New Orleans Pushes Back Curfew

French Quarter bar owners frustrated with the slow pace of recovery in New Orleans (search) won a partial victory Friday when the city pushed back its curfew from midnight to 2 a.m., allowing a little more partying into the wee hours.

Bars on or near Bourbon Street (search) had been threatening to defy the midnight curfew, complaining it was putting a damper on the famously raucous neighborhood and the city's economy, too.

City Hall announced that the streets in recovering neighborhoods will be off limits to pedestrians and vehicles between 2 a.m. and 6 a.m. The city put businesses on notice, however, that violators of the extended curfew could be slapped with a summons and could lose their liquor licenses.

"As we move forward with rebuilding, we are taking steps to accommodate business while also ensuring public safety," Mayor Ray Nagin (search) said in announcing the relaxing of the curfew.

Under normal circumstances, the French Quarter (search) parties well into the morning. Business owners have been eager to let the good times roll again.

New Orleans' traffic flow also took a big step forward Friday with the reopening — two weeks ahead of schedule — of one of the twin spans that carry Interstate 10 across Lake Pontchartrain. The other is expected to reopen in January.

Other elements of hurricane recovery fell behind schedule Friday. Officials had hoped to close the shelter at the River Center exhibition hall in Baton Rouge, but problems finding housing for people in wheelchairs and others with special needs forced the shelter to stay open one more night.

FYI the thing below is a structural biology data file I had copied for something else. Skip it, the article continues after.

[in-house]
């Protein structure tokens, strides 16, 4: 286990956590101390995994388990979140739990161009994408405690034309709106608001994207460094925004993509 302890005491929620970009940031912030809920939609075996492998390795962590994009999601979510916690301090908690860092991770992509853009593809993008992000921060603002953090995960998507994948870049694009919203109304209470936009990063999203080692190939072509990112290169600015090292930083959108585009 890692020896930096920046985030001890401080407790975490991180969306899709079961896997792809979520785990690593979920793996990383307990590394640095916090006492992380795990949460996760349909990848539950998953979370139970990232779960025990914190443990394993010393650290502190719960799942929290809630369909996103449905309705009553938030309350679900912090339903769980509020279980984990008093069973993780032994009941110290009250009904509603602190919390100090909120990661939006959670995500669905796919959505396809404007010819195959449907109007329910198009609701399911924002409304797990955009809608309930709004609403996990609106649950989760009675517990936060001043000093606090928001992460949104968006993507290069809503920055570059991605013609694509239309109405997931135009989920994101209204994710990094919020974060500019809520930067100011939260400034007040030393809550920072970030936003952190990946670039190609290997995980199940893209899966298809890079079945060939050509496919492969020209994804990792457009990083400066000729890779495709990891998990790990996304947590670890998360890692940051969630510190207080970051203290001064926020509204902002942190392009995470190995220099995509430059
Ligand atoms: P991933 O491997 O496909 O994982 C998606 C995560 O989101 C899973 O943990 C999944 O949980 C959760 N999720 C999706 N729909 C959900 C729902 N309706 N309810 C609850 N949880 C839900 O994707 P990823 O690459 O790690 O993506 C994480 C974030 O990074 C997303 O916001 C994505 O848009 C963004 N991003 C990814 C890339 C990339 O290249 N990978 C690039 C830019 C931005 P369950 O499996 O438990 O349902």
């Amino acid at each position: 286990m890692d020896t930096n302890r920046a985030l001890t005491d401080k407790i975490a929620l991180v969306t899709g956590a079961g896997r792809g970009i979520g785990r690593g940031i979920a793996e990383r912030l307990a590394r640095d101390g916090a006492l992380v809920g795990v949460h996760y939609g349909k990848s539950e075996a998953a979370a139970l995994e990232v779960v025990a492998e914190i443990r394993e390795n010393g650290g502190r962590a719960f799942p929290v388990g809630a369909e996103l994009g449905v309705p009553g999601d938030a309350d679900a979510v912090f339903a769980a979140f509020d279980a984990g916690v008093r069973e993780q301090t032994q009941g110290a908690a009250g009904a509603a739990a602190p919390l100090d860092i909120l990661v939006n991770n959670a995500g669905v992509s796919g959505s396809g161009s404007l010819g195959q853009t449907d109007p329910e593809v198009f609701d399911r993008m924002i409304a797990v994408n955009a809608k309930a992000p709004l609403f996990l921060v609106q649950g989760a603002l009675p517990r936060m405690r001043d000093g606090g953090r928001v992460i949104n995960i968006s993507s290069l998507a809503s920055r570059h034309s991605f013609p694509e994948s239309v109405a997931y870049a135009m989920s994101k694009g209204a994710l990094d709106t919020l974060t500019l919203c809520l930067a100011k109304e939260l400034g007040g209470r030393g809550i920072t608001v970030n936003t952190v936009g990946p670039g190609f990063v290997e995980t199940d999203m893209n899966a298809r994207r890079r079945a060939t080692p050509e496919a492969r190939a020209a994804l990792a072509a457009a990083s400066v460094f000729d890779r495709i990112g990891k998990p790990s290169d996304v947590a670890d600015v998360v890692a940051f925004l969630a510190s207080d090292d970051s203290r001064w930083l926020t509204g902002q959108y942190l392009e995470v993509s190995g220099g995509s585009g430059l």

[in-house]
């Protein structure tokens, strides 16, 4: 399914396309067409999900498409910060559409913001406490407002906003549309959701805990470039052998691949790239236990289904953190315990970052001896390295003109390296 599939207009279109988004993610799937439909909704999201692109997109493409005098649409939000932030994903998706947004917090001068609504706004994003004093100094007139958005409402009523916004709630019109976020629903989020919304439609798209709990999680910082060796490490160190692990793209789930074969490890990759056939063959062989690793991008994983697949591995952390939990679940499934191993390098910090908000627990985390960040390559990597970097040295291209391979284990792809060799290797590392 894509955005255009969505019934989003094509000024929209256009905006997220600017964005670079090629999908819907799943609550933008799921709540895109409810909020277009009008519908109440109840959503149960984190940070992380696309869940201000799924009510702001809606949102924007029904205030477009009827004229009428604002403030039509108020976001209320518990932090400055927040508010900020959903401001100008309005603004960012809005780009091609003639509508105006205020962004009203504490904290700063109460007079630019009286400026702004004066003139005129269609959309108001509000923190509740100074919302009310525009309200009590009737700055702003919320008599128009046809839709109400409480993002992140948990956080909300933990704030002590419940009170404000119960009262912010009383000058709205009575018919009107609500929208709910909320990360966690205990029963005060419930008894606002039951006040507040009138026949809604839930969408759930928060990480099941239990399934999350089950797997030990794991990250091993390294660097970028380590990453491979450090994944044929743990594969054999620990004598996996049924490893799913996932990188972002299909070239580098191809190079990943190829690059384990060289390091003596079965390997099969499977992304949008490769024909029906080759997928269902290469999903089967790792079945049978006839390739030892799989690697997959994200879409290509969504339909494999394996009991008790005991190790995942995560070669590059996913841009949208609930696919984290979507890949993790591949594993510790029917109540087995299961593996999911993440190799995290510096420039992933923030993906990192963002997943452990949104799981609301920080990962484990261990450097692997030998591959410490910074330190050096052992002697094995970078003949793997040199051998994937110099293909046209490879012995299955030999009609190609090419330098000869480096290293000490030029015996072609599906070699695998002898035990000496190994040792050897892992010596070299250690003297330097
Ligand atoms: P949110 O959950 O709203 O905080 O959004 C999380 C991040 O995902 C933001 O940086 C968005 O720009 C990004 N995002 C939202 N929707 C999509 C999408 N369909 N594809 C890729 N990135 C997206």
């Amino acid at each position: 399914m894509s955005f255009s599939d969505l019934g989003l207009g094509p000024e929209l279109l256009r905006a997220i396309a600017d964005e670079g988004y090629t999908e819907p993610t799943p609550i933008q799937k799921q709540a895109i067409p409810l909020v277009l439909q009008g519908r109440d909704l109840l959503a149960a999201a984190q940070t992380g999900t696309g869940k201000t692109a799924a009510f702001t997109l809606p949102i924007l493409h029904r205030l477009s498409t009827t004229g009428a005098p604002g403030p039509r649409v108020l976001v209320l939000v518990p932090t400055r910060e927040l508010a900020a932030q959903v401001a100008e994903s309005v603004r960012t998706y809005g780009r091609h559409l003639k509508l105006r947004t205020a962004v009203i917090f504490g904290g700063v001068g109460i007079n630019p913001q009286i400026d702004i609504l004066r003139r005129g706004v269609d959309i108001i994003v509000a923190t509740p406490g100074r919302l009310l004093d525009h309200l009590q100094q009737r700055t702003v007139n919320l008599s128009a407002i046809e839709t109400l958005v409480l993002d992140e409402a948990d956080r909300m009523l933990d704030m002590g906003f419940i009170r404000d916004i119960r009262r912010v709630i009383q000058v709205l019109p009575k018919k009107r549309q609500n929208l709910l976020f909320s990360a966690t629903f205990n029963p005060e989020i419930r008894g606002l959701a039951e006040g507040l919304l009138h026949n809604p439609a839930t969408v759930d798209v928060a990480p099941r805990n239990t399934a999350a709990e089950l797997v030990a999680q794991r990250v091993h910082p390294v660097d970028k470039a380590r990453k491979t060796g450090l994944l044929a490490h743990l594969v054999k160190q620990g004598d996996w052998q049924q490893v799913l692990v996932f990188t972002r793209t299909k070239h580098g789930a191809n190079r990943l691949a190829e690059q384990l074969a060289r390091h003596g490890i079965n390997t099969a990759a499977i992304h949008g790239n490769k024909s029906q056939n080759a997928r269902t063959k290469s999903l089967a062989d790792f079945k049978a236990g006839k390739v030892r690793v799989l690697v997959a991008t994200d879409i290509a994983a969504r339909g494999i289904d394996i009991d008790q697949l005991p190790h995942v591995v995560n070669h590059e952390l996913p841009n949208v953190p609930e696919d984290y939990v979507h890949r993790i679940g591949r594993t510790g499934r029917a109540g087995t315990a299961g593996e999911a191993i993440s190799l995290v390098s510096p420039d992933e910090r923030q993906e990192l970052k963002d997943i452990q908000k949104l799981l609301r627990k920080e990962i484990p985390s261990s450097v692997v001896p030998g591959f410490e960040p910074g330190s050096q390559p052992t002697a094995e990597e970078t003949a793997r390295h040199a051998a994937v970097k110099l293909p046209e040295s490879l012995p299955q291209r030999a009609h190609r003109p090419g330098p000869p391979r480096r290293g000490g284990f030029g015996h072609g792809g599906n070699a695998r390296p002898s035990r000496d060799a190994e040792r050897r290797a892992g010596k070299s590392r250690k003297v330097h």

The grim task of recovering bodies, meanwhile, continued in Mississippi, which raised its Katrina death toll to 224 Friday after two more bodies were pulled from the rubble of Gulf Coast homes. In Louisiana (search), 1,035 people died from the storm, and 18 died in three other states.

The French Quarter was largely spared by Hurricane Katrina, and many out-of-town disaster-relief crews — along with law officers, soldiers, reporters and even tourists — have been crowding its bars and restaurants, despite the midnight curfew decreed by the mayor Oct. 6.

Bar owners said the curfew was largely ignored and infrequently enforced until this week. Many bar owners attributed the crackdown to the furor that followed the videotaped beating of a 64-year-old man by police officers last Saturday night.

Police spokesman Capt. Marlon Defillo denied enforcement had been stepped up in recent days. He said the curfew was imposed because police and other departments are not yet ready to resume full round-the-clock operations.

Bar owners argued that the French Quarter is one section of the city where the curfew could be waived or at least pushed back, noting that the neighborhood is an important part of the city's tourist-dependent economy.

"I feel like what's happening is we're talking out of both sides of the mouth," said Jim Monaghan, owner of Molly's at the Market. "They want us to rebuild the city but do it their way."